My Bags Are Packed and Ready to Go!

My Bags Are Packed And I am Ready to God!

Last night at 11:08 p.m. was the anniversary of my brother’s Stacy’s death. He was taking his driving test  the next day and so we were practicing. He skidded, and Stacy died instantly, and I did not receive a scratch. I remember holding his head in my arms as we waited for am ambulance in the small town I served a church in. He was my life, he was the most important person in my life, and he was gone. His  death have shaped my life in good ways and in bad ways. I still blame myself for letting  him talk me into driving so late. And always on this night I see his face in those moment of holding his head.

A minister friend said to me after the funeral: “You now have a choice you can let his death define you in rigid ways, or let it free you into being who you are supposed to be,” and that is what his death did, freed me into living life in the fullness with out judgment, which I am still growing in. It also brought me into dark areas–that is why I live in the gray areas, nothing is black and white.

That is one of the reason’s that on the anniversary of deaths close friends and relatives of people I know I spend time with them, life moves on, but loss never fully does.

I was at a friend’s last night, thinking I could get through the night without crying, and I knew as the time approached, I was going to start crying. So I left. I am glad I left because I stopped on my way home and cried for an hour or so. Until today I never shared one word with them.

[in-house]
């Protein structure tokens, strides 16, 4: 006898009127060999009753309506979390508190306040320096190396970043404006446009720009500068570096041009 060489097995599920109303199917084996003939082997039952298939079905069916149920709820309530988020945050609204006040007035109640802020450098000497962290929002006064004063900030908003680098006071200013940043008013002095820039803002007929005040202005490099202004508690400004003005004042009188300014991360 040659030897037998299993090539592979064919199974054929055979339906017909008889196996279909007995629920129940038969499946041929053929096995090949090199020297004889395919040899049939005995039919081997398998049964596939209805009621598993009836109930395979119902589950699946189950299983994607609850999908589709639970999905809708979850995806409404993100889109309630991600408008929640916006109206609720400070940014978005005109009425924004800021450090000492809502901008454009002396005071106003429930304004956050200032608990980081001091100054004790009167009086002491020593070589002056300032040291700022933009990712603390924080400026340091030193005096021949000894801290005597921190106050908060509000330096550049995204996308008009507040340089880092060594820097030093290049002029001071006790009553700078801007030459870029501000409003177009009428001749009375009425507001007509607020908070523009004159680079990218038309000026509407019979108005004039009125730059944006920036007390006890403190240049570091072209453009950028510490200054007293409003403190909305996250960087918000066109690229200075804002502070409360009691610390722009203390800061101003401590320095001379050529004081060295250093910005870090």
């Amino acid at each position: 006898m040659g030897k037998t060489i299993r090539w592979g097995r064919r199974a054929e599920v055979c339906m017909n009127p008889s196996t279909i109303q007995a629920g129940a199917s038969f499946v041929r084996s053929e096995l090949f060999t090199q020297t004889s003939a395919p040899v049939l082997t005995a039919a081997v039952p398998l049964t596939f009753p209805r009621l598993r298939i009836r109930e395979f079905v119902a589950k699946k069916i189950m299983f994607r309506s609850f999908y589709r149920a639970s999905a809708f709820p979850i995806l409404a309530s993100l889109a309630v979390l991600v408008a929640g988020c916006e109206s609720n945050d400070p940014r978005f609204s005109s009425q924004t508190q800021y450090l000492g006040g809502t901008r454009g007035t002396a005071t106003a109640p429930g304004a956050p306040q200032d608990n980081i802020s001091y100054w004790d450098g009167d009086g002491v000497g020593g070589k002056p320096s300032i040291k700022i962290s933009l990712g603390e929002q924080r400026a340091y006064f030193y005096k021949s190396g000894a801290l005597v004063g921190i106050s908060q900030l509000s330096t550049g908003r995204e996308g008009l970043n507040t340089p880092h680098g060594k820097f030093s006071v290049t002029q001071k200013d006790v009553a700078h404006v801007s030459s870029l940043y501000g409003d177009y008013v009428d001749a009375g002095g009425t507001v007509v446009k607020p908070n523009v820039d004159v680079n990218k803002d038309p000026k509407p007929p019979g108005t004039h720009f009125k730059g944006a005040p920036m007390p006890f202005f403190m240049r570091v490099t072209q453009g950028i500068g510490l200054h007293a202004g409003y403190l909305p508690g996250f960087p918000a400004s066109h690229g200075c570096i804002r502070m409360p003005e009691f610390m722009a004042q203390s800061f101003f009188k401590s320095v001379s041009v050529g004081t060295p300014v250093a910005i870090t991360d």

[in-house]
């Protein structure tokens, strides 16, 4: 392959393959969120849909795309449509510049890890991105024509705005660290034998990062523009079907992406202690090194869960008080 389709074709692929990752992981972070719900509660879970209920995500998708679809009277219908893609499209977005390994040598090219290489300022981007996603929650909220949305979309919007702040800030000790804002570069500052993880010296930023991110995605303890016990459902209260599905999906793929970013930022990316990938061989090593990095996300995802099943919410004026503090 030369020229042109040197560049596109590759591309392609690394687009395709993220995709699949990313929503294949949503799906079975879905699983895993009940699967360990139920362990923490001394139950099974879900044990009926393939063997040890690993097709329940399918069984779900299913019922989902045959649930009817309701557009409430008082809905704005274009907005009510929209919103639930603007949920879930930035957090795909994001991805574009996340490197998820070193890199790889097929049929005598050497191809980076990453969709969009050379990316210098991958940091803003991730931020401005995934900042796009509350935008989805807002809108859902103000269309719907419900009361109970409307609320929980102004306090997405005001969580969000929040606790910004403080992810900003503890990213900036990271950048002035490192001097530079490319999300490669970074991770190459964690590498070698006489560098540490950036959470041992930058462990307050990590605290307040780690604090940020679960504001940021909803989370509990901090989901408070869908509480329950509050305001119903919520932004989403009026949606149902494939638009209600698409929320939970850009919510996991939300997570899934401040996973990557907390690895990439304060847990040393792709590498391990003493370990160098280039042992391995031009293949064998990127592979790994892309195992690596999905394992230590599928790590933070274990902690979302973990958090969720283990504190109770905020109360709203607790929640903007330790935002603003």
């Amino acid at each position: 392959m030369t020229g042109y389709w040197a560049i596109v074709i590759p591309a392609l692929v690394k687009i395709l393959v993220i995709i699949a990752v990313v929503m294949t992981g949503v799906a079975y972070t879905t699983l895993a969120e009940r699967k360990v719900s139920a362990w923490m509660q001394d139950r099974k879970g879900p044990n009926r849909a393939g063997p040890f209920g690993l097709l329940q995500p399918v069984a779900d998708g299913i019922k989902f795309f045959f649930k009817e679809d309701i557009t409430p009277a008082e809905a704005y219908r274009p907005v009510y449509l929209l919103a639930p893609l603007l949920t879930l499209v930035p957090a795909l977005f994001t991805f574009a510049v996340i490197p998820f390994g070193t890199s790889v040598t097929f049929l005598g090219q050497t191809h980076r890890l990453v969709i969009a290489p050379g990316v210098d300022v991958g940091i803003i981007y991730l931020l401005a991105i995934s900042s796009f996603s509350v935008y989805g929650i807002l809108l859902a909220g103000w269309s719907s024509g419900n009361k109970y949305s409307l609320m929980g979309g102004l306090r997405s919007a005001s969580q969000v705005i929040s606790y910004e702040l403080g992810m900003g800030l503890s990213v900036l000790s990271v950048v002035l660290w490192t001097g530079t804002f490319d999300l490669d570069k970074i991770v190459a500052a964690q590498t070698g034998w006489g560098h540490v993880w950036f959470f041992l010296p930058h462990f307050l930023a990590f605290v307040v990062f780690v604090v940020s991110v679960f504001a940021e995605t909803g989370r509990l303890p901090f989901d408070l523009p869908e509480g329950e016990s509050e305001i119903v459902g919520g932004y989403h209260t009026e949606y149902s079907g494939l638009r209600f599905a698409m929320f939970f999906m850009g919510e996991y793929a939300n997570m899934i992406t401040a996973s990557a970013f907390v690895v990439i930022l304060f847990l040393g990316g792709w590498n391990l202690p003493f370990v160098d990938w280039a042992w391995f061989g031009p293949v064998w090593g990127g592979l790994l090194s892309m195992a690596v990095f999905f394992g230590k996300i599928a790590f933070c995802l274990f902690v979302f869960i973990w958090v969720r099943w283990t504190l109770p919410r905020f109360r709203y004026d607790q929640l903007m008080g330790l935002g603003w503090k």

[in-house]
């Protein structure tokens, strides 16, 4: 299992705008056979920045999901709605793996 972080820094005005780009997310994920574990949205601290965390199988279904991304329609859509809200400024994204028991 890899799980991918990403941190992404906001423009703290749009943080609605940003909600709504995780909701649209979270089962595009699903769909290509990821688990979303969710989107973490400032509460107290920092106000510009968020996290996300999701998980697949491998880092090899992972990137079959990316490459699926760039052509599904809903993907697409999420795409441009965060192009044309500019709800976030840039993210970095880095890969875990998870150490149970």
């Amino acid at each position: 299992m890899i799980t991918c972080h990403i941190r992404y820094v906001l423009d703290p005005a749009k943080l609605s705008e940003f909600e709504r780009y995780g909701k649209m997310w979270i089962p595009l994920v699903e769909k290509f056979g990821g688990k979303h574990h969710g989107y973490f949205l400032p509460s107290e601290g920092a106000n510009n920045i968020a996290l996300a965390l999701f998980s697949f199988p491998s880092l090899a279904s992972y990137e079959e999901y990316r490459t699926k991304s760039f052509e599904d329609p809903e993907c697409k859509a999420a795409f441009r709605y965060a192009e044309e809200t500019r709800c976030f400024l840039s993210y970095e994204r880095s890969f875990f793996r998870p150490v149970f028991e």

At 3:00 a.m. I received a phone call to come to the hospital where a fifty year old with ALS was dying, and I gave him the Sacrament of Reconciliation, and sat by his bed until 6 a.m. when he died. I saw a body ravaged by illness, ravaged to complete destruction. He has no family, his family rejected him because he was gay.

This morning I preached at a church in a fog, with much heaviness hanging over me.

Life is not fair. Scott Peck tells us that when we realize that life is difficult, than we can find enjoyment—life is difficult.

Right now I sit here and feel totally alone, for I feel like I fail with people, especially those I am the closest too, and I do the best that I can, but I feel like I fail.  I have a bag, ready to walk out and just go. Each day I struggle, and each day, I say the Apostle’s Creed and keep on tracking.

But what I do know is that I am good with sitting with people in their suffering, pain, fear, loneliness, and dying, listen, and be present to them.

  Memorial Service for Robert (Bob Reid)

Fern Alley, 1:00 p.m., Monday, May 14, 2018

The Call To Worship:

Affirmation of Faith: (Unison)

“I believe in God the Father Almighty, Creator of heaven and earth.

I believe in Jesus Christ, God’s only Son, our Lord,

who was conceived by the Holy Spirit,

born of the Virgin Mary,

suffered under Pontius Pilate,

was crucified, died and was buried;

he descended to the dead.

On the third day he rose again, he ascended into heaven,

is seated at the right hand of the Father,

and will come again to judge the living and the dead.

I believe in the Holy Spirit,

the holy catholic Church,

the communion of saints,

the forgiveness of sins,

the resurrection of the body,

and the life ever lasting. Amen.”

Call to Prayer, Pastoral Prayer, The Lord’s Prayer

Reading of the Holy Scripture: Psalm 23, Selected from John

Remembering Bob—Any one is invited to Share



Fr. River Damien Sims. D.Min.



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